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One happy herd. The little bull with the drool on his chin is the newest addition.
Garrett Hack is not your ordinary furniture maker. Part woodworker, part farmer, he engages in both crafts with passion and flair. When it comes to making furniture, hand-tool work is his hallmark, allowing him to prep surfaces and add subtle details to his furniture in ways that no machine can match. And his remote shop in the mountains of Vermont seems the ideal place for a hand-tool aficionado to serenade himself with the swoosh of a well-honed handplane as it glides across the surface of a board. When it comes to his farming, Garrett also prefers the “old ways” over modern machinery.
A couple weeks ago I was at his shop taking some photos for an upcoming article. At the end of the day, Garrett and I strolled around his tract of land. He showed me where the various gardens would be, and he introduced me to his new animals: the latest batch of chicks peeping away in their coop, and a drooling but otherwise reserved newborn bull.
After the stroll, Garrett had real work to do, turning over a patch of land that would become his corn field. He hitched up his plow horse, Jazz, to an old-fashioned disc harrow, hopped on board and worked the land, up and back, up and back. He smiled the whole time, and Jazz made the job look easy, leaning instinctively into each turn and heeding Garrett’s instructions like a well-trained show dog (but on a much bigger scale!). To a city slicker like me, the job looked downright dangerous. I kept peeking for the seatbelts on the contraption he was riding and hoping that my cell phone signal would be there in case of an emergency. But happily there is no tragic ending to the story.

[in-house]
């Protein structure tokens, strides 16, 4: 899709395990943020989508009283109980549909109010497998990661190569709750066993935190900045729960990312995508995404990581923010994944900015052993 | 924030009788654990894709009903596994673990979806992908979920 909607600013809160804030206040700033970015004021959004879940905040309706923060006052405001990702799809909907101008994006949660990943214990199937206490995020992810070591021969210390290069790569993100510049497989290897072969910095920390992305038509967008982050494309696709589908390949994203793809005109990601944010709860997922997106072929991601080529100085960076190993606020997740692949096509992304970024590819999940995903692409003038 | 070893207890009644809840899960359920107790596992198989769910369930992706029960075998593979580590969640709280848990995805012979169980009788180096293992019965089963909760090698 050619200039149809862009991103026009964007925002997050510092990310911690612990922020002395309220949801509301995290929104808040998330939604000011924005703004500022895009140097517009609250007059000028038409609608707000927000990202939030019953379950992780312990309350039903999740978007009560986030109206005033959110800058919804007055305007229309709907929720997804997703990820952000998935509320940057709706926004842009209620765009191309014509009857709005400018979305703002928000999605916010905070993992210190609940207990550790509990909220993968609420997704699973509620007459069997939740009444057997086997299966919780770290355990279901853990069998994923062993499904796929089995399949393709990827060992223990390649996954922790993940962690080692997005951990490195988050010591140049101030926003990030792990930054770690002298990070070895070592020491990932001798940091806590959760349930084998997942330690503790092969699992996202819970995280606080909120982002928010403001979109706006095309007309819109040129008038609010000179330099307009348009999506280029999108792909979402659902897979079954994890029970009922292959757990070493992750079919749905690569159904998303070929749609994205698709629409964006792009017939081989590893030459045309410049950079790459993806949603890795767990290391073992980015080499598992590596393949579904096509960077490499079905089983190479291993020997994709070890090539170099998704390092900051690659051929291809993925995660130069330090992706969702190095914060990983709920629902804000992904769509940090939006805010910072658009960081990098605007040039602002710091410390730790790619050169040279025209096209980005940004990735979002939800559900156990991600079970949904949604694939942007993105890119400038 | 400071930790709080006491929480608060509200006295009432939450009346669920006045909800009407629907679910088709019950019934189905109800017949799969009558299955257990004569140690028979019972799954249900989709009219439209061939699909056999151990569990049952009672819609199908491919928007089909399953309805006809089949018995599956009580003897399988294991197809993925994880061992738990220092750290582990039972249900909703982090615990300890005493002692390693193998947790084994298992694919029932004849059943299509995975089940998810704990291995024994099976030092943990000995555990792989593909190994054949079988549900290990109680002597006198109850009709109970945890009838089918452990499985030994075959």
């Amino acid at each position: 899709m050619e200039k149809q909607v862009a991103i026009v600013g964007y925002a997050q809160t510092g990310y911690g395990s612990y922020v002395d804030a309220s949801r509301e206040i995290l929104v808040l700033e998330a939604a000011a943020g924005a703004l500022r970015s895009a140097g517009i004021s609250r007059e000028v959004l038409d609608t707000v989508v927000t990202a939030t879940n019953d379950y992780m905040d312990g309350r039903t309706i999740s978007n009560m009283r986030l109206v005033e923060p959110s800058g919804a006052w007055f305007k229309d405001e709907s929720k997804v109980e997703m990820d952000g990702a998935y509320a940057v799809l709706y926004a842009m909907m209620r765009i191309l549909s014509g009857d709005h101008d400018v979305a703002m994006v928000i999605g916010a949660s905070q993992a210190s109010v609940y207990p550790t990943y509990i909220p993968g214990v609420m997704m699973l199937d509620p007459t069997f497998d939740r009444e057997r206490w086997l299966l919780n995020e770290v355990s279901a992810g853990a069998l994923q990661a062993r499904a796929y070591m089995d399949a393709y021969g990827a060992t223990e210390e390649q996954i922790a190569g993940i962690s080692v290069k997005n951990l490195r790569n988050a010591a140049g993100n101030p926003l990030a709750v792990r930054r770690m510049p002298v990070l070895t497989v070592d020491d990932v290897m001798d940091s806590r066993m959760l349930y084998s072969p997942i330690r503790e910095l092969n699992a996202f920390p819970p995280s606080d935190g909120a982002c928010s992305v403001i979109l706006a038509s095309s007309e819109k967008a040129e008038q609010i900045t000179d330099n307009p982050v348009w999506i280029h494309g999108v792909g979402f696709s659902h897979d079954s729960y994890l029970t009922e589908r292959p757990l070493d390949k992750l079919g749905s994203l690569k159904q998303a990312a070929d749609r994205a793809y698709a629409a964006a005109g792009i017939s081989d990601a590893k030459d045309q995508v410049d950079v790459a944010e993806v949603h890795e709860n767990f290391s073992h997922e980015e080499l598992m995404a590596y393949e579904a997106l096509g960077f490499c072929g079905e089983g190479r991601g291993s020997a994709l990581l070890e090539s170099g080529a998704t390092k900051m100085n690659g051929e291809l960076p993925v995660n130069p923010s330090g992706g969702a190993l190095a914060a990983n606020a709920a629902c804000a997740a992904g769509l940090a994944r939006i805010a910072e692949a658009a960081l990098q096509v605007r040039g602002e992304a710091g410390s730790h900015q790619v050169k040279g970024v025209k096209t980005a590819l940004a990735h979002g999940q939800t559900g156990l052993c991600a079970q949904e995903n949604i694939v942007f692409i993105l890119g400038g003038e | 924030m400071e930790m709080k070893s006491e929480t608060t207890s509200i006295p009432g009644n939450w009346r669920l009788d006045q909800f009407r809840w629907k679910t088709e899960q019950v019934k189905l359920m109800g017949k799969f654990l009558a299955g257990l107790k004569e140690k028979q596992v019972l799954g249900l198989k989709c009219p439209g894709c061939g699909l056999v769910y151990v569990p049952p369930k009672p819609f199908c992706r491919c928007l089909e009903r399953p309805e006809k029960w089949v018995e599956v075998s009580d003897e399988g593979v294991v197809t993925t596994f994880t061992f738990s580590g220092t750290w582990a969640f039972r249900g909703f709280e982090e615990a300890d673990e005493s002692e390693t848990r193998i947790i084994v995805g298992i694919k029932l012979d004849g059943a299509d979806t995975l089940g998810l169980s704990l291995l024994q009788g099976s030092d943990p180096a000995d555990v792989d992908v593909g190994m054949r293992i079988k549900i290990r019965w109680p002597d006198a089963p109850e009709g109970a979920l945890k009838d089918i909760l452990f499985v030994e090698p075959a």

After the job was done, Garrett rewarded Jazz with a bucket of apples. And as I was scraping moist cow patties from my shoes, I asked him why he doesn’t use a tractor for such heavy work. He just laughed and walked into his barn, letting the peace of the spring twilight answer for him.
What, no seatbelt? Garrett steers the harrow like a pro.
Got apples? Jazz can smell 'em a mile away.
Jazzercize. The horse handles the chore with elegance and aplomb.
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What is Jazz - Clydesdale?
Having farmed (dairy) as a younger man I can't see it as a business. However, as a hobby, so called, and using a draft animal instead of a tractor makes sense. As a boy I was taught to plow using a single moldboard. The horse's name was Sally and she was a former trotter. My Father and Grandfather would harness her to our antique but well kept One Horse Shay - and wouldn't her head come up! This was in West Buxton, Maine.
Mr Hack does have it right. There is nothing like plowing a garden or mowing hay with a team of horses. I too spend my time between my draft horses (Percherons), cows chickens and the wood shop. I only wish my furniture turned out as nice as Mr Hack's.
The goal this winter will be to harvest some trees from our wood lot, saw and dry them, and build some furniture for my wife. Everything being done with horses or right here on the farm.
Thank you for sharing your good fortune. Garrett is a giant among us wood workers and all time spent with him in any medium is well spent time. I too wish I lived on the next hill it looks mighty pretty up there. Thanks for sharing.
I am very jealous. Someday, I too will have a quiet piece of land with a shop and my own home grown vegetables. That day can't come soon enough. Thank you for the article and beautiful pictures.
Thanks for this. I've long admired GH's furniture work and of course his books, and now you've satisfied my curiosity about the other half of his life. I would love to visit him one day. In the meantime, I wish him the best in helping to keep sanity and tradition alive.
I'm still trying to get all the manure out of the crevices in the soles of my shoes. Garrett does have a special life. Thanks for the comments (and background on farm safety)
Looks like Tom stepped in it. City slicker. The best way to keep your shoes clean is to take them off beforehand. You'll enjoy the warmth between your toes. Seat belts and farm implements don't go well together. You want to fall away from heavy equipment, so it doesn't fall on you. In these days of complexity and volatility, the simpler life is appealing. I guess Mr. Hack has known that for a long time. I wish him well.
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